Once again, old problems are talked about. Treasurer Joe Hockey keeps drifting out of debates the Government badly needs to win, and Turnbull, the Communicat­ions Minister, offers the media free criticism of Abbott’s positions, yesterday disowning Abbott’s proposed plebiscite.

More ominously for Abbott, old media allies have gone bolshie. The Australian, one of the few newspapers not of the Left, is waging a campaign against his chief of staff, Peta Credlin, and now seems to be cooling on Abbott himself.

On 2GB, influentia­l host Alan Jones is attacking the Government over coal mining.

Yet, Abbott and his strategist­s remain confident. They claim Labor’s high vote comes largely in its safe seats and not in the critical marginals where Abbott is campaignin­g hard.

They say the Government is developing a strong story on jobs – free-trade agreements, the navy frigates contracts for Adelaide, a developmen­t strategy for the north and more to come.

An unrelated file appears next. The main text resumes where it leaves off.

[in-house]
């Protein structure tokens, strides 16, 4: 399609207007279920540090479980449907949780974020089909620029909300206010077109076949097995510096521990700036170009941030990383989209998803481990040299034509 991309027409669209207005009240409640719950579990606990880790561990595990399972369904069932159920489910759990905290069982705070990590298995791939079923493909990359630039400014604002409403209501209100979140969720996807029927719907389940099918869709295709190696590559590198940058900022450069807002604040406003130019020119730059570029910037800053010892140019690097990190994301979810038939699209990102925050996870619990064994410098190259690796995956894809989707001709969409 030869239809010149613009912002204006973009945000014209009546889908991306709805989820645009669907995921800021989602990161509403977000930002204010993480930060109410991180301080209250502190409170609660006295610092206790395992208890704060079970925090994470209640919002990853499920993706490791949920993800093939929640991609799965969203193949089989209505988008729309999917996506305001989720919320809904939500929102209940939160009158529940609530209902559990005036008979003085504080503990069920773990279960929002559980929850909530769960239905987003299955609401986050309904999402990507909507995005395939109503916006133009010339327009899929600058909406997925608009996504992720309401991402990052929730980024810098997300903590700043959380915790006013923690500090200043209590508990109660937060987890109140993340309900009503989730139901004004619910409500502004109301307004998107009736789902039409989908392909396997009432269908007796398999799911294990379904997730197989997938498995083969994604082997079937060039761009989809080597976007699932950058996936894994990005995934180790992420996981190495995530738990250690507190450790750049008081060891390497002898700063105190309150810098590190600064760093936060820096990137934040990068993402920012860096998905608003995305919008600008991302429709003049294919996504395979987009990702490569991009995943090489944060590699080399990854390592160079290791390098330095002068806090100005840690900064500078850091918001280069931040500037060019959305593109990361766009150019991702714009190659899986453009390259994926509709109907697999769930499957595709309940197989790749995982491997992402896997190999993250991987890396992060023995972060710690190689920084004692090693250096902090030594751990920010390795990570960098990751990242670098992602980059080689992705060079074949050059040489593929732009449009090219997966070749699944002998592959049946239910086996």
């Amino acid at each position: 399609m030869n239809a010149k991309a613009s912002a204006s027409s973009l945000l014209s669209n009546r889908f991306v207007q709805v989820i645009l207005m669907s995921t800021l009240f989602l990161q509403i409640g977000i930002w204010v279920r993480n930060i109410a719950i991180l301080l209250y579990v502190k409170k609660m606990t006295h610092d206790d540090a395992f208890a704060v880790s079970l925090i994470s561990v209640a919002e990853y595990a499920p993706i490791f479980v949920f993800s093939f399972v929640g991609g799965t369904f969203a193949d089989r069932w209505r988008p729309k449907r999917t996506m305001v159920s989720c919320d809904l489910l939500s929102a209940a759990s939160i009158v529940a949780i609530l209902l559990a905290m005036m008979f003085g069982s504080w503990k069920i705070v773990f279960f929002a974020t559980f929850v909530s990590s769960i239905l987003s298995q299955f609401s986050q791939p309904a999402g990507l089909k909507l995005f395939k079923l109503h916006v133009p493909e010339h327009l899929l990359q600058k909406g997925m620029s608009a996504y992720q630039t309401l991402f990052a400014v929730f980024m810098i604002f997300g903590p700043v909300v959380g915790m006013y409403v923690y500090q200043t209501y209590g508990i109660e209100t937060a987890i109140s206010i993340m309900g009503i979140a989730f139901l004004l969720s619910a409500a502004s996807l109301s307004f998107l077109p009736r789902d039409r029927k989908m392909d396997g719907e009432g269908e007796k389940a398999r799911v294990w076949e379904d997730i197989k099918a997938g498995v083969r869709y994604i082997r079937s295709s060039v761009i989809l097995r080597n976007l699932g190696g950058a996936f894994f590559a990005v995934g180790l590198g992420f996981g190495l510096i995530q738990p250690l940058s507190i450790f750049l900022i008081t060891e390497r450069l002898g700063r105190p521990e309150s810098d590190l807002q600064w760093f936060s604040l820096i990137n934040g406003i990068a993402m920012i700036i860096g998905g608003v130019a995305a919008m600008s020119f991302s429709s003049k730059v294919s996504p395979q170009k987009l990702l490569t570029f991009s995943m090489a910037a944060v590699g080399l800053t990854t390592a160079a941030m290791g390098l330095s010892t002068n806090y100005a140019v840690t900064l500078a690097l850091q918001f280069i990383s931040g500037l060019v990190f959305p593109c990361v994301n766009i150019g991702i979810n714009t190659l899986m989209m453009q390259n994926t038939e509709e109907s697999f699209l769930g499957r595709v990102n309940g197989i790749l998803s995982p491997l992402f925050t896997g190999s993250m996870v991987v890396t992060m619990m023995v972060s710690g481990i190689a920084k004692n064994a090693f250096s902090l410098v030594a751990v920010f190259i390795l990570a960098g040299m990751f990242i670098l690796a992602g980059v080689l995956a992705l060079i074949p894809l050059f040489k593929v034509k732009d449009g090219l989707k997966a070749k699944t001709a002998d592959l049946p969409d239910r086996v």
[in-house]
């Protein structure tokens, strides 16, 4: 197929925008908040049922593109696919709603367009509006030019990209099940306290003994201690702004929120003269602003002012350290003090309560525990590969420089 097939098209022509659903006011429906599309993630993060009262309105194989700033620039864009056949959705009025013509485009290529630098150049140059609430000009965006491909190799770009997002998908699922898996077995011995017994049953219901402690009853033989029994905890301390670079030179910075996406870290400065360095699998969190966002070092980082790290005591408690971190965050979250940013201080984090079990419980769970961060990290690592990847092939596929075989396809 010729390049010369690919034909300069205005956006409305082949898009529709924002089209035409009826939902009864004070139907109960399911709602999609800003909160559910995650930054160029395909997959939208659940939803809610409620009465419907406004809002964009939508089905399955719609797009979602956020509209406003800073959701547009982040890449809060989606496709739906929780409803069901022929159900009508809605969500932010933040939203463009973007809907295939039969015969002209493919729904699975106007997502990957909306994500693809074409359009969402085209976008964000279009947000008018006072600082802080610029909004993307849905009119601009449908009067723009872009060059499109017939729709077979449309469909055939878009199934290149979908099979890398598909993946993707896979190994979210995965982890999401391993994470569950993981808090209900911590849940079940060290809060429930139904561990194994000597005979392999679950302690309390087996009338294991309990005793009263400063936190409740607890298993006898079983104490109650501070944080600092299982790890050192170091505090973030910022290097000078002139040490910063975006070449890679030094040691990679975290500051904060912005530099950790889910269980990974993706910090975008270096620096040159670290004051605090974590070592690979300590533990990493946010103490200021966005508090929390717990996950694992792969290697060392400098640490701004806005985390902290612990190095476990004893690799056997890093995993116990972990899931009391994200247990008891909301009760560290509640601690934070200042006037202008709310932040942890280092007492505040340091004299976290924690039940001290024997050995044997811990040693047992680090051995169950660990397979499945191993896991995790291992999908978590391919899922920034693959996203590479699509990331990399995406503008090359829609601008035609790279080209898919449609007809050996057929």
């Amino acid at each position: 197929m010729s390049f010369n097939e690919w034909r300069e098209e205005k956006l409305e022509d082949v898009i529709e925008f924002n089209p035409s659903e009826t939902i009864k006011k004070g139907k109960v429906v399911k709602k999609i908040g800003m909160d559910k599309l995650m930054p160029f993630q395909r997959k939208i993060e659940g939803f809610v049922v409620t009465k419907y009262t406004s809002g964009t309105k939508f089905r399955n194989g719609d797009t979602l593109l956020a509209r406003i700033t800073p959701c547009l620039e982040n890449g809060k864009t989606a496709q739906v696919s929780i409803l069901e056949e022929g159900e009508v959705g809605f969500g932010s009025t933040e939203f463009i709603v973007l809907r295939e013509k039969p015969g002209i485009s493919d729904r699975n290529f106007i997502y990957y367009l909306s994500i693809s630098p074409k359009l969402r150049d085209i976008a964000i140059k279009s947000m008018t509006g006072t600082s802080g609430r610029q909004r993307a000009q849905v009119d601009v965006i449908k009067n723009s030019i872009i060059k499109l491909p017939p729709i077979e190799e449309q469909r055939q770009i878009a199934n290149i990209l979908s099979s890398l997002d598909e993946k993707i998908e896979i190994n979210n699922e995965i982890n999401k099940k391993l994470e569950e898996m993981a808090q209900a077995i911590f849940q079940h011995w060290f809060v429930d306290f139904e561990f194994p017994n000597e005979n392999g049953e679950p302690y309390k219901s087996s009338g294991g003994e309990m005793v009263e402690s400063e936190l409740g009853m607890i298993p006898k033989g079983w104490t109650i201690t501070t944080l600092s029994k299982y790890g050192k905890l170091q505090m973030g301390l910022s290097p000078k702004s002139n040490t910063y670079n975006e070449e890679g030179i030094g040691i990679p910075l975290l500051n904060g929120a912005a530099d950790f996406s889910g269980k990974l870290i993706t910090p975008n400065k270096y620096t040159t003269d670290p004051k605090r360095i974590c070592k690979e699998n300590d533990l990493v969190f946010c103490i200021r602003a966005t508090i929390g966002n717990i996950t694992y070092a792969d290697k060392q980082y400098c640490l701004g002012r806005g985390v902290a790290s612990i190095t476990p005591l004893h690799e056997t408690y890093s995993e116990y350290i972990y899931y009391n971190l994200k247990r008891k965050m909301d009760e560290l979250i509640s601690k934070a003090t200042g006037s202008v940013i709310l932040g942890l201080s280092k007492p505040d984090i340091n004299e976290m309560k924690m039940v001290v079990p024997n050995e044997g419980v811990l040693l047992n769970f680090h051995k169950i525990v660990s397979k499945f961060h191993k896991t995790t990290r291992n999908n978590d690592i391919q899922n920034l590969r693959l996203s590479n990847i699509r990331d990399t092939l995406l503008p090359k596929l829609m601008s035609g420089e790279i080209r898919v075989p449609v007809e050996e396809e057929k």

It also has a story on Budget management – tighter spending with none of the spending disasters Labor committed in office.

And they have rich lines of attack on Labor – its plan for a kind of carbon tax, its weakness on boats and its promises of billions of dollars of more spending when we’re still drowning in its last debt.

Moreover, Shorten is dogged by his admission this year of having lied to the media, and, worse, by his past union scandals, with more evidence still to come in the royal commission into union corruption.

But against the Liberals’ spin are two deadly facts – an unemployme­nt rate of 6.3 per cent and a Budget still so broken that we’re spending $96 million a day more than we earn.

Yet those claiming it’s as good as finished already should ask: how many times already have they written off Tony Abbott?

 ??  ?? STANDING TALL: Tony Abbott yesterda
STANDING TALL: Tony Abbott yesterda
 ??  ??
 ??  ??
 ??  ?? ay after announcing same-sex marriage will be put to a public vote after the next election.
ay after announcing same-sex marriage will be put to a public vote after the next election.
 ??  ??

Newspapers in English

Newspapers from Australia